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Article | Executive Pay Memo North America

Beyond pay: Compensation committees and human capital

Governance Advisory Services |Executive Compensation

By Ruby Tewani | September 15, 2020

Boards are increasingly focusing on effective governance of human capital as part of a strategic ESG approach.

As boards grow more active and involved in their companies, the scope of their responsibilities is also expanding. Compensation committees are at the leading edge of this evolution, growing beyond their traditional top executive paysetting role to take on talent development, company culture, and how well the firm is meeting its human capital responsibilities.

Today, environmental, social and governance (ESG) issues, and more specifically human capital (a key part of the “S”) are under increasing scrutiny. This heightened attention is well deserved. Companies with strong ESG practices deliver more sustainable returns, including higher levels of value creation and lower risk.

There are several drivers of this evolution (some might even call it a “revolution”). These include shareholder activism on ESG, a greater watchfulness among institutional investors, legislative and regulatory changes in many global jurisdictions, and the groundbreaking Business Roundtable statement shifting primacy from shareholders to a commitment to all stakeholders. Customers, employees, communities, suppliers and others are all pressuring companies to demonstrate strong ESG practices.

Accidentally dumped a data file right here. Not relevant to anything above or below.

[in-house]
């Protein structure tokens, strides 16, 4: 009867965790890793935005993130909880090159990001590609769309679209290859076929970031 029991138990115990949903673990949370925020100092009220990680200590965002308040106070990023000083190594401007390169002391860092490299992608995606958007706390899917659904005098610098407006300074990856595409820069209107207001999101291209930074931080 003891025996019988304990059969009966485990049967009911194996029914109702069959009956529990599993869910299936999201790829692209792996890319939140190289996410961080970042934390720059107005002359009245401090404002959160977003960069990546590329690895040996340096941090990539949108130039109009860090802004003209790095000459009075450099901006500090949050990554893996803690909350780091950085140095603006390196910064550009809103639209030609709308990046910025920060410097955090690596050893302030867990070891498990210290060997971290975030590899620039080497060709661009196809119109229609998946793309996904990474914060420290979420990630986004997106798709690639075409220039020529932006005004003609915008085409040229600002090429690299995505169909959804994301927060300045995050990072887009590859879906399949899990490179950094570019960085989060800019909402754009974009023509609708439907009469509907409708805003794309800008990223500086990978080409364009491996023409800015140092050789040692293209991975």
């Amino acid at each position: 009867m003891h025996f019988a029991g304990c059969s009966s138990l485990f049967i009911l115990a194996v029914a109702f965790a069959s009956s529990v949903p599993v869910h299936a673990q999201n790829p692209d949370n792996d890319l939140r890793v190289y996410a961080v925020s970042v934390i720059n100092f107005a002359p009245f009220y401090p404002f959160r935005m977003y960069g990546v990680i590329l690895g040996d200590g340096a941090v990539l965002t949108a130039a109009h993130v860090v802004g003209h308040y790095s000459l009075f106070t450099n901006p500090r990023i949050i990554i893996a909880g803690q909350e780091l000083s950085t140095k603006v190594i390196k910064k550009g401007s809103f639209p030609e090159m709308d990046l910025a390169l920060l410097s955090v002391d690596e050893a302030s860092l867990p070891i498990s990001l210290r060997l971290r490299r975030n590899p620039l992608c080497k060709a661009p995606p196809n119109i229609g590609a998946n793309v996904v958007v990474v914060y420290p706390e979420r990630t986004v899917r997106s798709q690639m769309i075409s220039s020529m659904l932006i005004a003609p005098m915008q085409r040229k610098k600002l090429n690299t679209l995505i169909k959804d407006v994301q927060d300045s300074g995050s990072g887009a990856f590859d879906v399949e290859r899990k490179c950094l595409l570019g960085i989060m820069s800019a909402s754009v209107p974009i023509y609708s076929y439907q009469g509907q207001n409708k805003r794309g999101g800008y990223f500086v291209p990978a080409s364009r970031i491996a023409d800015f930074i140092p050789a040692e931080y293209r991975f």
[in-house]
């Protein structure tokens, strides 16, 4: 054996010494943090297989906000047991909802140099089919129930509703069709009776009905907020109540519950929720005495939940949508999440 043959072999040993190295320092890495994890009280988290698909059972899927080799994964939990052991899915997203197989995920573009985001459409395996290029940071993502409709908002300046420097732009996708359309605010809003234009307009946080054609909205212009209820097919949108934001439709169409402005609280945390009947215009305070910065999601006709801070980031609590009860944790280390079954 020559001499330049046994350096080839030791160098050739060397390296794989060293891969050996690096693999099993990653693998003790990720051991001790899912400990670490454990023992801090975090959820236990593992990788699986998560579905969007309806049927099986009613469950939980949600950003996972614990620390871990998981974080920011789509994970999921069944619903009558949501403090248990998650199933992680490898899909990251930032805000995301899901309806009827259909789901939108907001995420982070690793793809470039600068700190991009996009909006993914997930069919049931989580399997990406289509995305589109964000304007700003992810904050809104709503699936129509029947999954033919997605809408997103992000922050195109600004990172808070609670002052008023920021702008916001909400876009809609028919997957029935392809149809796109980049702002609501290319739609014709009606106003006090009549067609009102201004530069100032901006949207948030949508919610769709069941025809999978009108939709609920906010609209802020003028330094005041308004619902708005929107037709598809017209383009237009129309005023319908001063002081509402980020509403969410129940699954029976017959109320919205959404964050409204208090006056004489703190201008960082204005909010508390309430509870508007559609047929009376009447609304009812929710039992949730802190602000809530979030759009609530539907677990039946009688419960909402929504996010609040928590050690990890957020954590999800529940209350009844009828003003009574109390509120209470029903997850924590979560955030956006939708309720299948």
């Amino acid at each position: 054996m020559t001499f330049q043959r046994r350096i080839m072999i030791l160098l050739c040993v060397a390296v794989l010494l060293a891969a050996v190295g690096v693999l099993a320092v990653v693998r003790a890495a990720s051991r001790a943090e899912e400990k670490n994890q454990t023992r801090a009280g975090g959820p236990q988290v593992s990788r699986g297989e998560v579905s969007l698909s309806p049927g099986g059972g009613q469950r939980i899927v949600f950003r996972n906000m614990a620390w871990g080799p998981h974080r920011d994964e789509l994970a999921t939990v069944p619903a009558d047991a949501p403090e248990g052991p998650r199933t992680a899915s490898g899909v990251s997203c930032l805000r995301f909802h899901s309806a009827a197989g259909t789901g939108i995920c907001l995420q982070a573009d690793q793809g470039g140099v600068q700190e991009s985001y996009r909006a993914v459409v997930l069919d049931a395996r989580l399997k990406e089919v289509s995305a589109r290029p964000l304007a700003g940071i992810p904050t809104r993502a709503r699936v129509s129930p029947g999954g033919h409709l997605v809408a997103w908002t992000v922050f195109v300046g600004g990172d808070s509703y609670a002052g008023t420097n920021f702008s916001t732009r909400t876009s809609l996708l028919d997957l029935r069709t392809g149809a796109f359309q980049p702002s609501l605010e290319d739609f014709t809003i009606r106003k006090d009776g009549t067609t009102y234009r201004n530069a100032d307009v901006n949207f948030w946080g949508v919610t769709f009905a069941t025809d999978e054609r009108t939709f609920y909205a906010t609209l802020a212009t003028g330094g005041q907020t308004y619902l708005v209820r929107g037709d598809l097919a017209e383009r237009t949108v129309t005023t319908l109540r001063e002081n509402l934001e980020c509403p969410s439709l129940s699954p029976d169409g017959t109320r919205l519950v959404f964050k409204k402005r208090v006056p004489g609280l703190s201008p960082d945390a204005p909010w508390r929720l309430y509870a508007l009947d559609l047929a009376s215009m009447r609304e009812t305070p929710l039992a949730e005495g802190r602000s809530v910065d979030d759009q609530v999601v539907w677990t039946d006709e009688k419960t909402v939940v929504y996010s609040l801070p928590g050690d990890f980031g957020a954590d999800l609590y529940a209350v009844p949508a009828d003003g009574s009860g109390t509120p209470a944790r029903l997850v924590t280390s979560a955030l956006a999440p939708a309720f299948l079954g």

Board members face compelling new questions and the need to thoughtfully consider how these changes will alter their role. They are also challenged to action by taking critical steps.

Each element of ESG bonds a company to different and indispensable communities with unique sustainability-related issues. Environmental, for instance, ties corporate goals and vision to the physical world, the challenge of good stewardship and the use of the world’s natural resources with a focus on a company’s carbon footprint.

Social reinforces the importance of how a company respects and manages its own work force in a way that draws and energizes talent. Not only is the power of “S” critically important to talent attraction and retention, but it also engages institutional investors, who recognize the solid business reasons for pursuing sound human capital management (HCM) practices.

Governance ties to the regulatory community as an opportunity to strengthen the company rather than simple check-box compliance.

The need for broader disclosure of human capital is likely to continue given that a number of ESG frameworks require disclosure of various metrics.

While ESG started as a way for investors to practice socially conscious beliefs when they invested, it has now gained traction with the broader investment community to embrace the practice, given the solid business reasons.

Institutional investors usually align their approach to ESG with their investment strategies. “Active” investors, with specific views on organizational strategy and operations, typically file shareholder proposals to get public companies to disclose information on topics such as workforce diversity and pay equity.

“Passive” investors use ESG to support sustainable value creation over the very long term, and stronger performance supports their asset management businesses. For instance, BlackRock’s investment stewardship priorities focus on HCM while State Streetlinks culture (an intangible value driver) and strategy.